An extensive restoration of the Hakone Sekisho, based on detailed documents dating from the end of the Edo Period found in Shizuoka prefecture in 1983, began in 1999. The restored grounds officially opened to the public in 2007. Today, visitors can learn about Edo-era Japan through the many exhibits and displays located on the grounds of this former important stopping point along the Old Tokaido Road.

DIRECTIONS: The Hakone Sekisho is accessible via bus at the Hakonemachi bus stop (2-minute walk), which is a 5-minute bus ride from Odawara Station.

HOURS: 9:00 a.m. to 5:00 p.m. daily, except from Dec. 1 to Feb. 28, when it’s open from 9:00 a.m. to 4:30 p.m. Last admission is 30 minutes before closing.

COST: Admission is 500 yen for adults and 250 yen for elementary school students. On weekends, children under the age of 12 can enter the facility for free.


Hakone Cedar Avenue About 400 cedar trees are situated along this 1,600-foot-long dirt path which runs from Moto-Hakone to Onshihakone Park along Lake Ashi. The trees, which were planted about 350 years ago, are said to have protected travelers from harsh weather conditions as they walked along the Old Tokaido Road.

Some of the cedar trees are in poor condition, and it is said that only a third of them will survive the next 100 years. The town of Hakone is making efforts to preserve them.

DIRECTIONS: Hakone’s Cedar Avenue is located a 1-minute walk from Hakone’s Shisho-mae bus stop, located along the Hakone Tozan bus’ H line. The ride takes approximately 39 minutes when departing from Hakone Yumoto Station.

COST: Free


Hatajuku Ichirizuka Ichirizuka are large mounds of dirt topped with trees that were used as mile markers on the Old Tokaido Road. The ichirizuka were placed every ri — an old unit of measurement equal to 4 kilometers, or roughly 2.5 miles.

The Tokugawa shogunate began placing the ichirizuka beginning in 1604, completing the construction of all markers along the Old Tokaido Road in 1612. The ichirizuka in Hatajuku was set up 23 ri (or 57 miles) from the Nihonbashi neighborhood of Edo.

Unfortunately, the original Hatajuku ichirizuka was demolished. The current marker was reconstructed in 1997.

Part of the old, stone-paved path leads away from the ichirizuka to a steep, mountainous part of the Old Tokaido Road. Here, the Tokugawa shogunate purposely ran the road along the cliffs as a way to defend Edo against approaching enemies. This section is said to be the most difficult segment of the Hakone Hachiri, so it’s best to be extra cautious when hiking in this area.

DIRECTIONS: The Hatajuku Ichirizuka is located a 1-minute walk from the Hatajuku bus stop on Hakone Tozan buses bound for Hatajuku, Amasake-Chaya and Moto-Hakone Port. The ride takes about 15 minute when departing from Hakone Yumoto Station.

COST: Free


Mishima Skywalk One of the newer sightseeing spots along the Hakone Hachiri, Mishima Skywalk is the longest walkable suspension bridge in Japan. Opened in 2015, the bridge offers visitors a fantastic view of Mount Fuji.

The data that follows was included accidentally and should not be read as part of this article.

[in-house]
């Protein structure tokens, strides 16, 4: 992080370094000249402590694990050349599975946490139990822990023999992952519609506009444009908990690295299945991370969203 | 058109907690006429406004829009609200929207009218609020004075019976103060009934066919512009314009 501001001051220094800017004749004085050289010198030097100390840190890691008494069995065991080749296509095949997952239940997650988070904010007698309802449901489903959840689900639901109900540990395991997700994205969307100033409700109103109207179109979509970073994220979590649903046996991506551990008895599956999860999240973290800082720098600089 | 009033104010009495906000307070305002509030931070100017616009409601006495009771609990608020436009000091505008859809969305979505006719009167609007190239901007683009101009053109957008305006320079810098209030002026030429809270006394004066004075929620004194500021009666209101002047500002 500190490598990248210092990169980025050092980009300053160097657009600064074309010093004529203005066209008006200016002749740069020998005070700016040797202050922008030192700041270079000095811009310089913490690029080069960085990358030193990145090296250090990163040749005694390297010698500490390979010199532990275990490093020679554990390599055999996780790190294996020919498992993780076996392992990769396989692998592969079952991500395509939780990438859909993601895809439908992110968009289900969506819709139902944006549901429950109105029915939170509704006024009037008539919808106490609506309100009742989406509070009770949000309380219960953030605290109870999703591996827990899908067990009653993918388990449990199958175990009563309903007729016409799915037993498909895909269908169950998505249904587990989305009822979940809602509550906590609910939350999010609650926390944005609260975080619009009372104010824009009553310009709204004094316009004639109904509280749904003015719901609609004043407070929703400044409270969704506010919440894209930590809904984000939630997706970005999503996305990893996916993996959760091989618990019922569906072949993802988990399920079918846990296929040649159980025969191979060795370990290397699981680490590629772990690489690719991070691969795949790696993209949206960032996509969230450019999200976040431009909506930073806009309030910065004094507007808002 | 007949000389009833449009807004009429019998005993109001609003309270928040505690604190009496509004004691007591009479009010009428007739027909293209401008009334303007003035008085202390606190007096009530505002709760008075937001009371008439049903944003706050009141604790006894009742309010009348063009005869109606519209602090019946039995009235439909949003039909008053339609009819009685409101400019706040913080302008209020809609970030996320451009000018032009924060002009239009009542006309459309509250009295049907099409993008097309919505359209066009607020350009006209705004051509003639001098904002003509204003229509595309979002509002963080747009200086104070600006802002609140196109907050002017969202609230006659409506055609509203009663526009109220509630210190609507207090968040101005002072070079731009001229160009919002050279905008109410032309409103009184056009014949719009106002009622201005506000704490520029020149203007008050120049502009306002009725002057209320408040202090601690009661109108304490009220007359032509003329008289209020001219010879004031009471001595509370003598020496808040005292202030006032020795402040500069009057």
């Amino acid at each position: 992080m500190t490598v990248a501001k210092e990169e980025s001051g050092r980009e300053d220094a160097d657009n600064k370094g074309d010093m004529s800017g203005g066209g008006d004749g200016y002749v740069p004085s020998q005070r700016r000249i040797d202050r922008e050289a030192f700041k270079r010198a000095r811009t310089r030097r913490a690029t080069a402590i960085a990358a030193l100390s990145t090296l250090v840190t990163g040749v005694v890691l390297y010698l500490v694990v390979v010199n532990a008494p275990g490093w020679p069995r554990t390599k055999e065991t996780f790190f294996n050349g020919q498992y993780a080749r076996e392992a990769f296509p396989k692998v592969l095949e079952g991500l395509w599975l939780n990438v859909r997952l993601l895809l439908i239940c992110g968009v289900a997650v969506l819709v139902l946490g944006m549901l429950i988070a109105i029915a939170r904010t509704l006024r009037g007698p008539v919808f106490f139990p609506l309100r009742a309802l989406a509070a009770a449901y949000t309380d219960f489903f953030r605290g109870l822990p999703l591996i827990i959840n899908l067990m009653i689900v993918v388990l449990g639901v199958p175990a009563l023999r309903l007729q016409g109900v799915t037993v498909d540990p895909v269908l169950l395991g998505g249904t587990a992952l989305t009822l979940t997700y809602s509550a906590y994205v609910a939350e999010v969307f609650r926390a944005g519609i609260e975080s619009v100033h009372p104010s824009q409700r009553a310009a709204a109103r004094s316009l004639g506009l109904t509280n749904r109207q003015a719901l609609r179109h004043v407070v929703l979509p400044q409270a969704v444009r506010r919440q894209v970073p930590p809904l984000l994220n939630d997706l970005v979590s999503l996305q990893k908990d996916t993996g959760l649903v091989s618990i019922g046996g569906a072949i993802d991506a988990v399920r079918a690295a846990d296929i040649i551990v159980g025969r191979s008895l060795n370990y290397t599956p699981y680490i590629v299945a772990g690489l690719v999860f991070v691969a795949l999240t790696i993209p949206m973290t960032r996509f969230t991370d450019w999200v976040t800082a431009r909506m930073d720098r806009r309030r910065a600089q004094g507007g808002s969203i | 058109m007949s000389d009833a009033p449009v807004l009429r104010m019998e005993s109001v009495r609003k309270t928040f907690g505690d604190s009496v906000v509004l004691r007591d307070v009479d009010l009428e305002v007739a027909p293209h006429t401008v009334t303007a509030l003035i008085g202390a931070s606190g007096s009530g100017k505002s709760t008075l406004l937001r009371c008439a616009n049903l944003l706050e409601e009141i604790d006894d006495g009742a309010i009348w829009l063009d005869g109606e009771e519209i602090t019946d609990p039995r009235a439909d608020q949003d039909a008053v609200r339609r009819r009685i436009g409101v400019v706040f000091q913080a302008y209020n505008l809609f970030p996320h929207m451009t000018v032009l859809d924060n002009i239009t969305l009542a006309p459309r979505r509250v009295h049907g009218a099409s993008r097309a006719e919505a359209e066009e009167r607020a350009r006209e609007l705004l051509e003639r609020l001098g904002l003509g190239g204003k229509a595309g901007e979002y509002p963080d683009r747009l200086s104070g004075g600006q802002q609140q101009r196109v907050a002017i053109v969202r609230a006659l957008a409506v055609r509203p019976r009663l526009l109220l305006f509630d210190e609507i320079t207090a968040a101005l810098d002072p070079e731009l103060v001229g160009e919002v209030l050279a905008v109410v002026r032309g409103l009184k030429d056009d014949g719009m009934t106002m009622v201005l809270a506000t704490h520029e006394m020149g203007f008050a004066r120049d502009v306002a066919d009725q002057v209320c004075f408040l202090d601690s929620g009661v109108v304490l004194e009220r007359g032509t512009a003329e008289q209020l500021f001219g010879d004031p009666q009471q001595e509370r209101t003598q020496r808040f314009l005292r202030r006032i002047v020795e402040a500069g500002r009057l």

The 300-meter-long bridge was created to bring tourists to the area and to provide a rest spot for drivers, according to the company that manages the bridge. Visitors can also enjoy outdoor activities, such as ziplining and other family-friendly outdoor sports in the area surrounding the Skywalk.

DIRECTIONS: Mishima Skywalk is best accessible via the Tokai Bus at the Mishima Skywalk bus top (20 minutes when departing from Mishima Station). If driving, take the Haoke Toge Interchange off the Hakone Shindo (10-minute drive)

HOURS: Open daily from 9:00 a.m. to 5:00 p.m

COST: Admission to the Mishima Skywalk is 1,000 yen for adults, 500 yen for junior high students and 200 yen for elementary school students. Children under 6 are free. Additional fees are required for outdoor activities such as ziplining

FOOD: There are three restaurants in the immediate vicinity of the Mishima Skywalk, serving a variety of Japanese and Western-inspired dishes


Mishima Taisha Mishima Taisha is the most important shrine in the located on the Izu peninsula.

Minamoto-no Yoritomo, the founder and the first shogun of the Kamakura shogunate, worshipped here while plotting to overthrow the Heike clan during the Genpei War in 1180 in an effort to restore power to the Genji family. In later years, samurai visited the shrine to pray for victory before going off to battle.

Documents from the Nara and Heian periods refer to Mishima Taisha, making this shrine nearly 1300 years old. However, the shrine’s original buildings were destroyed by an earthquake in 1895. The current wooden shrine, which is a restoration featuring detailed wood carvings, was designated an important cultural property by the Japanese government in 2000. It is also a famous spot to view sakura, or cherry blossoms, in the spring.

DIRECTIONS: Mishima Taisha is accessible via JR Mishima Station (15-minute walk).

HOURS: Open daily.

INFORMATION: Twitter: @HanaKusumoto


Stripes in 7

around the web

Sign Up for Daily Headlines

Sign-up to receive a daily email of today’s top military news stories from Stars and Stripes and top news outlets from around the world.

Sign up